The critical thing to keep in mind:
It’s not Delta-9 itself that is illegal on a federal level. It’s illegal if it is extracted from marijuana and present in a certain amount in a cannabis product.
For example, full-spectrum CBD products have Delta-9 THC in them. Because they are extracted from hemp and have less than 0.3% Delta-9 THC, they are legally considered a hemp product.
Hemp is legal on a federal level. If a product contains less than 0.3% Delta-9 and comes from hemp, it falls under the category of “hemp,” and it’s federally legal.
Delta-8 THC in Hemp and Marijuana
Now it’s onto Delta-8 THC, which, just like hemp and marijuana, has many misconceptions.
“Delta-8 THC? That’s that new stuff, right?”
There’s nothing new about Delta-8. It’s a naturally occurring compound found in cannabis that has been around for roughly... let’s say...28 million years, give or take.
Delta-8 is relatively new as a cannabis product; it’s not a new cannabinoid.
Like Delta-9, Delta-8 is found in both marijuana and hemp. Every person who has used cannabis has tried a small amount of Delta-8.
Delta-8 is an isomer of Delta-9, meaning that the compound has the same formula but a different arrangement. D8 has a chemical bond on its eighth carbon chain, while D9 has a bond on its ninth.
If Delta-8 THC is extracted from marijuana, it is illegal because of its source. However, Delta-8 extracted from hemp is federally legal and legal in many states across the U.S.
You can check out this map we made to see if Delta-8 is legal in your state. Pretty neat, right?
Many Delta-8 products may contain Delta-9, but only in amounts that are in compliance with federal law.
“So Delta-8 is legal in many states and on a federal level. What else is so special about it?”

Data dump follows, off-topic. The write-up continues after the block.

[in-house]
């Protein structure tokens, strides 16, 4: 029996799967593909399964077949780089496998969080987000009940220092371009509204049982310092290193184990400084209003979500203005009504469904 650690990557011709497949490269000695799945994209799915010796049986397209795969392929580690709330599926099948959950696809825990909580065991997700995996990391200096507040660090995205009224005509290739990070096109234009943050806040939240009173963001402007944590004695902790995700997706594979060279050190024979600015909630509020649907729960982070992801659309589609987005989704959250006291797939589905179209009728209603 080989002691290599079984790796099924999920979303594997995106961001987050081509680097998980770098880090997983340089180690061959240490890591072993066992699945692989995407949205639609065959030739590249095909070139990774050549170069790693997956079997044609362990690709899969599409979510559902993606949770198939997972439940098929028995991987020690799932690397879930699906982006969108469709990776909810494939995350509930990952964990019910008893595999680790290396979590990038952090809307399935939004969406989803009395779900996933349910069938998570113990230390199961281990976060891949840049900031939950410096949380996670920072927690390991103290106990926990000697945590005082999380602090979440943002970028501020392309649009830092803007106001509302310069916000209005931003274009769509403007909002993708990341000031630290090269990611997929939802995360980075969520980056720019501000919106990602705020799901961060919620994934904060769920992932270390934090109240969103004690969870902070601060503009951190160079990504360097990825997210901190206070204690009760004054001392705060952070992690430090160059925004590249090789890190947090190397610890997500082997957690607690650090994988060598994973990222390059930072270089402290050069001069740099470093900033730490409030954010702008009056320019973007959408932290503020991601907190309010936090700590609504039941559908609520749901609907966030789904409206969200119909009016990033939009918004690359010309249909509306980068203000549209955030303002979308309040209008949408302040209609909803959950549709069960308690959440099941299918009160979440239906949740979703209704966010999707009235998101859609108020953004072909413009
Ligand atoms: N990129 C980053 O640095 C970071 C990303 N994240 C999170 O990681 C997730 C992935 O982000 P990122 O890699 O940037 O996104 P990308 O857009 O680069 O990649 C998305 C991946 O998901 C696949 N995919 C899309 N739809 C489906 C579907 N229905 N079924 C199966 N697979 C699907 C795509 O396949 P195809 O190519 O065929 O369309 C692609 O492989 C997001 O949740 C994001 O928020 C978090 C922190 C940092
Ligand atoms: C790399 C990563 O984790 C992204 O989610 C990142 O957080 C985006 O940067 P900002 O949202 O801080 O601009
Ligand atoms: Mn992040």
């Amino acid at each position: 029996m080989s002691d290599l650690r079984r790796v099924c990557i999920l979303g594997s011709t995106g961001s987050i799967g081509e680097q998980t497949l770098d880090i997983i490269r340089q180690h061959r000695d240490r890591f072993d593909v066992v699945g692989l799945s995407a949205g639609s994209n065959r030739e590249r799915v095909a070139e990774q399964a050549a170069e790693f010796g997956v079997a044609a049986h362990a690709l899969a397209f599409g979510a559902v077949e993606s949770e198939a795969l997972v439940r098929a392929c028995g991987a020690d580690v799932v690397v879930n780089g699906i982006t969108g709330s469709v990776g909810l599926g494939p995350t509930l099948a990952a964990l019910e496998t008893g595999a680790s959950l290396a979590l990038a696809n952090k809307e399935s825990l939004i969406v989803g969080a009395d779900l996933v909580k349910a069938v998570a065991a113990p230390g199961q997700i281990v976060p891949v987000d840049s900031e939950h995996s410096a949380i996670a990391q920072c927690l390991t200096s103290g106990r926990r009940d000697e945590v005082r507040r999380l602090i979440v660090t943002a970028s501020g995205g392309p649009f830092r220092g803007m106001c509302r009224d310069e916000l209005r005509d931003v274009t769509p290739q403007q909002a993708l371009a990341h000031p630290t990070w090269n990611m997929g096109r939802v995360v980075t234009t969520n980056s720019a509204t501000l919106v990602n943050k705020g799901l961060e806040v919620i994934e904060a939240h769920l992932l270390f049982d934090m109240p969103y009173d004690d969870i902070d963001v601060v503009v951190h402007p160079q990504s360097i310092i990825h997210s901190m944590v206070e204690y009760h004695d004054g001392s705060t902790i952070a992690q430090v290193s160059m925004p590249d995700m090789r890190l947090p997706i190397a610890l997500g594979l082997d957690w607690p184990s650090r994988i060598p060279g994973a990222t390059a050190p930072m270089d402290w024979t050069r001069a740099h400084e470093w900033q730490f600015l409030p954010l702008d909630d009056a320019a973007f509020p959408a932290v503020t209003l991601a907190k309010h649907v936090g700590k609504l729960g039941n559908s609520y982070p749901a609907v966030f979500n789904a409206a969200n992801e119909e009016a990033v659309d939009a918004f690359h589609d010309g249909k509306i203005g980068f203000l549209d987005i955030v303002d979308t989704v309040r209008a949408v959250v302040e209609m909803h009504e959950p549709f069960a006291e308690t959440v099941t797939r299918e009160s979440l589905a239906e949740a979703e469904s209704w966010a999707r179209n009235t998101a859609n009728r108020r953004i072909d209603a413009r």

Delta-8 has characteristics that are familiar to Delta-9 but with less potency and different effects.
Like all cannabinoids, the effects of Delta-8 differ from person to person and how it is taken.
Delta-8 enthusiasts have described the effects as:
- Creating a mild euphoria
- Promoting a sense of wellbeing
>> More: What Are the Effects of Delta 8 THC?
Cannabidiol (CBD) in hemp and marijuana
Next to Delta-9 THC, cannabidiol (CBD) is one of the most well-known cannabis extracts. In marijuana, it is actually the second most prevalent cannabinoid.
CBD doesn’t produce the same type of effects as THC; it doesn’t bind to cannabinoid receptors in the same way.
Laws and legality in regards to CBD are similar to that of Delta-8 THC. If CBD is extracted from marijuana, it is federally illegal. When it’s from hemp, it’s fine in the eyes of Uncle Sam.
Federal legality with cannabinoids can differ with state laws. There are states with restrictions on CBD, so it’s best to check beforehand to make sure CBD is legal in your state.
Other Cannabinoids in Both Hemp and Marijuana